'We need help': SC parents worry over 'low' Medicaid reimbursement rate for autism treatment

Updated: Jun. 27, 2017 at 9:36 PM EDT
Email This Link
Share on Pinterest
Share on LinkedIn

COLUMBIA, SC (WIS) - There are changes coming to autism therapy services in South Carolina, starting on July 1, and the changes come with some criticism from the parents of autism patients.

The South Carolina Department of Health and Human Services (DHHS) is expanding coverage, and providing a slightly higher Medicaid reimbursement payment to the centers that provide autism treatment; parents and autism advocates say it's not enough to keep some centers in business.

Palmetto Autism Intervention (PAI) in Columbia is closing on June 30. The center provides therapy like Applied Behavior Analysis (ABA), a treatment many consider critical for those with autism.

The center is one of few that takes Medicaid patients. But they blame the slightly higher reimbursement plan for putting them out of business, saying a rise from $13.58 per hour to $17.28 per hour just isn't enough.

Autism Speaks advocate and parent Lorri Unumb takes up for the treatment center.

"They are people who spend their days sometimes being spit upon and sometimes scratched, and it's a very, can be a very demanding job. These providers are being reimbursed at such a low rate that they literally cannot afford to serve Medicaid children," Unumb says.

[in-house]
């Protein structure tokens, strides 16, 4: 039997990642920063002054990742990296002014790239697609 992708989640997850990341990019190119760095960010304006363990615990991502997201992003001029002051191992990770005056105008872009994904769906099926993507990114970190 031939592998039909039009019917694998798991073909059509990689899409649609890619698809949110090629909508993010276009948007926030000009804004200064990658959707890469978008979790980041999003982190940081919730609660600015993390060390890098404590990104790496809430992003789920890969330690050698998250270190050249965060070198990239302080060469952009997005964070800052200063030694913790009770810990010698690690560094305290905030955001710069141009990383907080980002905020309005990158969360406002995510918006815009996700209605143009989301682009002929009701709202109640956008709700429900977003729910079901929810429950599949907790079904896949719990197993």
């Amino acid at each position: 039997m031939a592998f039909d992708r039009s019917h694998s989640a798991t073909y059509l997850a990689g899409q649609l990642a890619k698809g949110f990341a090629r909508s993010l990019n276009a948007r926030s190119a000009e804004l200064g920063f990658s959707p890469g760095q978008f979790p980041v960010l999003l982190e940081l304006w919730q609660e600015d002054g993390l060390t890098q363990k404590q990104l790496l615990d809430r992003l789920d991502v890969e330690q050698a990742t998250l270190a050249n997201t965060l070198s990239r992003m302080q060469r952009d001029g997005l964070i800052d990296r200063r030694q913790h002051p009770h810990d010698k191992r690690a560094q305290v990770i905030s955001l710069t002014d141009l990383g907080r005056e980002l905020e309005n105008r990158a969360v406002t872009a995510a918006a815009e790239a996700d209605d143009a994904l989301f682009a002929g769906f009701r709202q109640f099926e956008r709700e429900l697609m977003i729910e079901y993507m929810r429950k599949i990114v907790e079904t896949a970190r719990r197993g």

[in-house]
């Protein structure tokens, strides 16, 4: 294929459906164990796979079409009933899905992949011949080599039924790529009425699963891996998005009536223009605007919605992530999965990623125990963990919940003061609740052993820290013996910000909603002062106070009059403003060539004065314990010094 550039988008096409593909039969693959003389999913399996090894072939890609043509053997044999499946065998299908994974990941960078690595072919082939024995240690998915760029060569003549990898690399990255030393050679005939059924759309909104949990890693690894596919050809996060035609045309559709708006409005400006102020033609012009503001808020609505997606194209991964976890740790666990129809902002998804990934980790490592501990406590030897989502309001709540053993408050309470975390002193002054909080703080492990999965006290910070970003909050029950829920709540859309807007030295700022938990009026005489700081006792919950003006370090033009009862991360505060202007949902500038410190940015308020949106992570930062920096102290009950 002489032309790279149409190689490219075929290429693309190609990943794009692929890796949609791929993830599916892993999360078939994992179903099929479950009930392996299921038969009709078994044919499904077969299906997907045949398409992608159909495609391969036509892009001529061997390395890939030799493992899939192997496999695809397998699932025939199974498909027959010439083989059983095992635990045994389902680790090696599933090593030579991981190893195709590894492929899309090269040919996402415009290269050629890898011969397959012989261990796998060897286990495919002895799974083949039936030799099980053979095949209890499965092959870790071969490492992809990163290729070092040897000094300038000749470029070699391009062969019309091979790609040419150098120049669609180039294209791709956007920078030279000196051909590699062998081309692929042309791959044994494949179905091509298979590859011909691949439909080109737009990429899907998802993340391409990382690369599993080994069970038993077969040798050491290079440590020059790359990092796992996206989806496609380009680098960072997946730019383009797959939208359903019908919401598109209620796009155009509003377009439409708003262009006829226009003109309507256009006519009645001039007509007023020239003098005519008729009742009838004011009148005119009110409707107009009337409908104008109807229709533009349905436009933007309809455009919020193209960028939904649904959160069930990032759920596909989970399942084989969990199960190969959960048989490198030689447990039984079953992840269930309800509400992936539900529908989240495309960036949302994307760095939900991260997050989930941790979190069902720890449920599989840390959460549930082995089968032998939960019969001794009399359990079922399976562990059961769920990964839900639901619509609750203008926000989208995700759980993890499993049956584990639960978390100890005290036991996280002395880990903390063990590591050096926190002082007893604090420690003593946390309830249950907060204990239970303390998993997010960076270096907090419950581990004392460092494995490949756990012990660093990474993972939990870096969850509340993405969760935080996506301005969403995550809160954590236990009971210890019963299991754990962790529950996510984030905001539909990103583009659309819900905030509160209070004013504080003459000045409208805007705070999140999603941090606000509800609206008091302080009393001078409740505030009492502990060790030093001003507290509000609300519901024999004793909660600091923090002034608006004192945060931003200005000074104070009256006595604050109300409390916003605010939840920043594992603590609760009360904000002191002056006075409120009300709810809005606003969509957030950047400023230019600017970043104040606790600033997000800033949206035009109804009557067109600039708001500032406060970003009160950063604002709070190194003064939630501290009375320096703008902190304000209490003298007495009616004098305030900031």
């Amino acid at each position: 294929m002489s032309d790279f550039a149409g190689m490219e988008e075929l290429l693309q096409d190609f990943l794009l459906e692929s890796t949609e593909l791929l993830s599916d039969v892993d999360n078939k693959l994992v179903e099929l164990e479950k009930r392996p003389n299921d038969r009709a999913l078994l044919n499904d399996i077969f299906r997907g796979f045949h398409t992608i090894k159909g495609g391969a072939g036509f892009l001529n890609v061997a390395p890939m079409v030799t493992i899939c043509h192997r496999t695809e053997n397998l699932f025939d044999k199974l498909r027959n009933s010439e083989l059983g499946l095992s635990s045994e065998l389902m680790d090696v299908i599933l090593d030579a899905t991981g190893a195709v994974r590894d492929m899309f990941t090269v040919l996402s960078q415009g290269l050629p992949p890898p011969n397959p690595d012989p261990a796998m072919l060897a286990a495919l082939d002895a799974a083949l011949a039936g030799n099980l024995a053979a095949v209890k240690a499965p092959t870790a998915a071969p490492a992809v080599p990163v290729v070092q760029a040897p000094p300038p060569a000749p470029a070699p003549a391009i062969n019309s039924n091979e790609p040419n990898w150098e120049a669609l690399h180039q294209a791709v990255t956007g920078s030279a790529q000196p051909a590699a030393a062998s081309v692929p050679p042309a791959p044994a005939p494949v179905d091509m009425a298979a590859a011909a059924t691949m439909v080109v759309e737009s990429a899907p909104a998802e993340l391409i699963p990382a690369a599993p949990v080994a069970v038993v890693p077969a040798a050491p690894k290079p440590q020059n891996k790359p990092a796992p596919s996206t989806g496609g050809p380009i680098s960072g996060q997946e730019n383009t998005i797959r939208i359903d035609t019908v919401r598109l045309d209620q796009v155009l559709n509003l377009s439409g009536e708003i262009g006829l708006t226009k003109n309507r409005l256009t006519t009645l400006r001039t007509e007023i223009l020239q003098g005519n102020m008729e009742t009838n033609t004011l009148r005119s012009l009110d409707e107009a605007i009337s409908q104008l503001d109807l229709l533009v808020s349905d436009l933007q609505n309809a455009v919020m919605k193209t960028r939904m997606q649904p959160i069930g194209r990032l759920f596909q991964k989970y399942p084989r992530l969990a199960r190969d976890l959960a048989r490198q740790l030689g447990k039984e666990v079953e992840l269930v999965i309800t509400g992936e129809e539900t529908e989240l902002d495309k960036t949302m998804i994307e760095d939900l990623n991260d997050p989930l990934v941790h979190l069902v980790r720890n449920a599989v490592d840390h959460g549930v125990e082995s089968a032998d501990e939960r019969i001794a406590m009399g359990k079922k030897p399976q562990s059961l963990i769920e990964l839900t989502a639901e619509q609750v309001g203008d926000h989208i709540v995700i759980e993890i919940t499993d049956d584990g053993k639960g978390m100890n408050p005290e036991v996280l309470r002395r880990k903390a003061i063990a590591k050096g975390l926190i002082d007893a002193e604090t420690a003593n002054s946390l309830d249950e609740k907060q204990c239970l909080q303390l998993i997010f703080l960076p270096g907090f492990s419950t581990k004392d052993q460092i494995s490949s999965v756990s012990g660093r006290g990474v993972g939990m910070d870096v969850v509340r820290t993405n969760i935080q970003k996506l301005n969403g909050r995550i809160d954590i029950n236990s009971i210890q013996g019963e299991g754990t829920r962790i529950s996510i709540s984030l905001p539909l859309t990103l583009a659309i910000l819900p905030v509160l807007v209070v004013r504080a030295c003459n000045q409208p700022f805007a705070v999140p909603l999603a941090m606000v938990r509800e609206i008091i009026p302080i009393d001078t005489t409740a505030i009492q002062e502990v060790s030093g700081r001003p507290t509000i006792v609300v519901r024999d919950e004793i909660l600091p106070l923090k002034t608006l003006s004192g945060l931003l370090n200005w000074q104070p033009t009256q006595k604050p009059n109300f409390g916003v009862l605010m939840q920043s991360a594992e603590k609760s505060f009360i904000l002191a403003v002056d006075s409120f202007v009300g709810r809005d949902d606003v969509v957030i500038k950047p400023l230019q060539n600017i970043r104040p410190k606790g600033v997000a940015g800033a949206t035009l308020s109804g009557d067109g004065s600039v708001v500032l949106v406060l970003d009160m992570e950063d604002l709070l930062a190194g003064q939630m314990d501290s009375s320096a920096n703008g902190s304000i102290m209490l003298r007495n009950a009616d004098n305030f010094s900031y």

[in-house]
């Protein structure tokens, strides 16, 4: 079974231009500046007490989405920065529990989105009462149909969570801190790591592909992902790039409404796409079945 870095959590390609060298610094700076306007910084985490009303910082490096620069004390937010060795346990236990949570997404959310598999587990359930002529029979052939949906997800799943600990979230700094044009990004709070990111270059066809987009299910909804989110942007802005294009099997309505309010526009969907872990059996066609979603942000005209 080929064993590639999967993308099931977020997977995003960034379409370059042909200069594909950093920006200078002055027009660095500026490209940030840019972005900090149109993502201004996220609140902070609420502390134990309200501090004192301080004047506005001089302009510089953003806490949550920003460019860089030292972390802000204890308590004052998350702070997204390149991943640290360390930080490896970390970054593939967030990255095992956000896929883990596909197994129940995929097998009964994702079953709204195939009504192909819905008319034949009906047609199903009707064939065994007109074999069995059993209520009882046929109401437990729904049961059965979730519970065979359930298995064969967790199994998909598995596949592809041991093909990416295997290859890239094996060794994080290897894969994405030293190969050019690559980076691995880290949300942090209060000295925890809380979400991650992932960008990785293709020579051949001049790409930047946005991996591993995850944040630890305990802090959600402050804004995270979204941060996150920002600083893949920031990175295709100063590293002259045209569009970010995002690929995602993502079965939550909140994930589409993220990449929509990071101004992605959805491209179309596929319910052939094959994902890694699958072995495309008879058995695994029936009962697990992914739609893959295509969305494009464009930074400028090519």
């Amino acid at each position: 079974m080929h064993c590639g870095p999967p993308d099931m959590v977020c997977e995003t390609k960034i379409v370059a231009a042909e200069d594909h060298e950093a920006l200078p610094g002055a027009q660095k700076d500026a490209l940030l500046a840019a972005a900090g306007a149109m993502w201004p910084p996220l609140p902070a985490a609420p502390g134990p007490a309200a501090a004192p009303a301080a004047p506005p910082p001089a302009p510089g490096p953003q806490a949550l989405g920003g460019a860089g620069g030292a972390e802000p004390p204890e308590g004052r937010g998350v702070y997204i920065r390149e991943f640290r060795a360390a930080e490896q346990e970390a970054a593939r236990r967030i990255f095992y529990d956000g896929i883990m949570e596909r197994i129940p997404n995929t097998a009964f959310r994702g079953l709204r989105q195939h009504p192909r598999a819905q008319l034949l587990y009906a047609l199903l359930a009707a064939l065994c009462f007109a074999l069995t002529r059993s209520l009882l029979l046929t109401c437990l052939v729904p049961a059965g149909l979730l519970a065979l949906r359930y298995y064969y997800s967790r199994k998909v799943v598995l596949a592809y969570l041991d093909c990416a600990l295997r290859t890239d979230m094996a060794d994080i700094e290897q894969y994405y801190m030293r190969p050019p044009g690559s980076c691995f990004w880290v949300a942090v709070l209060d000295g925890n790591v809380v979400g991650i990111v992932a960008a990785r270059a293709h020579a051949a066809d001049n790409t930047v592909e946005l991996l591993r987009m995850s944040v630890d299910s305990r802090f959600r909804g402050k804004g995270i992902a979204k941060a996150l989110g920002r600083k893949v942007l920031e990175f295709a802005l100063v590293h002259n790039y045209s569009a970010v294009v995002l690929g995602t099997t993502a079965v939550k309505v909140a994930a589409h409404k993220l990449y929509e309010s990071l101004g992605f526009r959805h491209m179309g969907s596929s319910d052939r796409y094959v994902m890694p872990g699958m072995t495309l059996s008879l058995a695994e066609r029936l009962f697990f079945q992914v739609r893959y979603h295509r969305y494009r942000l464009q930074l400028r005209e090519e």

Director Teri Todd blames the closure on the state's Medicaid reimbursement plan.

"It is unfortunate, but the children who have private insurance that pays for ABA stand a better chance of the continuation of services than the children with Medicaid," Todd writes to WIS. "This is one of the hardest decisions Beth and I have ever had to make. There is such a high demand for quality trained staff that our employees should be able to find jobs with other ABA agencies. However, the children we currently serve will not be able to continue to receive ABA services because those agencies have their own children they are trying to provide services."

Todd says there are 74 patients at PAI that will lose their service there.

State Representative James Smith (D- Richland) sponsored a bill last session, to raise the Medicaid reimbursement payments to $40 per hour; however, the bill failed by one vote.

Rep. Smith says there are currently nearly 2,000 people in South Carolina on waiting lists for ABA therapy on Medicaid. That's why he supported a repayment rate increase.

"Without it, one, it will cost our state more because if you find yourself in a situation where a child with autism grows to an adult and has to be institutionalized, it's going to cost us far more. But even more important than that, is a loss of a life, a productive life," Smith says.

He believes there are laws that can act to protect children and patients from the consequences of these "low" rates, "which fundamentally denies access to this critical service."

A spokesperson for SCDHHS told WIS that Director Deirdra Singleton was not immediately available for an interview on Tuesday. The spokesperson did say that autism coverage is expanding in South Carolina starting on July 1, that the department will expand services to Medicaid beneficiaries ages 0 to 21, and limits for the duration of treatment will be removed.

The SCDHHS says the increase to $17.28 per hour in Medicaid reimbursements is a 27.25 percent increase. Parents like Alberta Stewart, volunteering at Camp T.A.L.K. in Lexington this summer, are concerned.

"We need help. We don't know what the future holds for our children, and without some assistance, the future is uncertain," Stewart said.

Smith will try for his legislation again, and more.

"There may be an opportunity to hold this agency and those within it accountable," Smith said.

Copyright 2017 WIS. All rights reserved.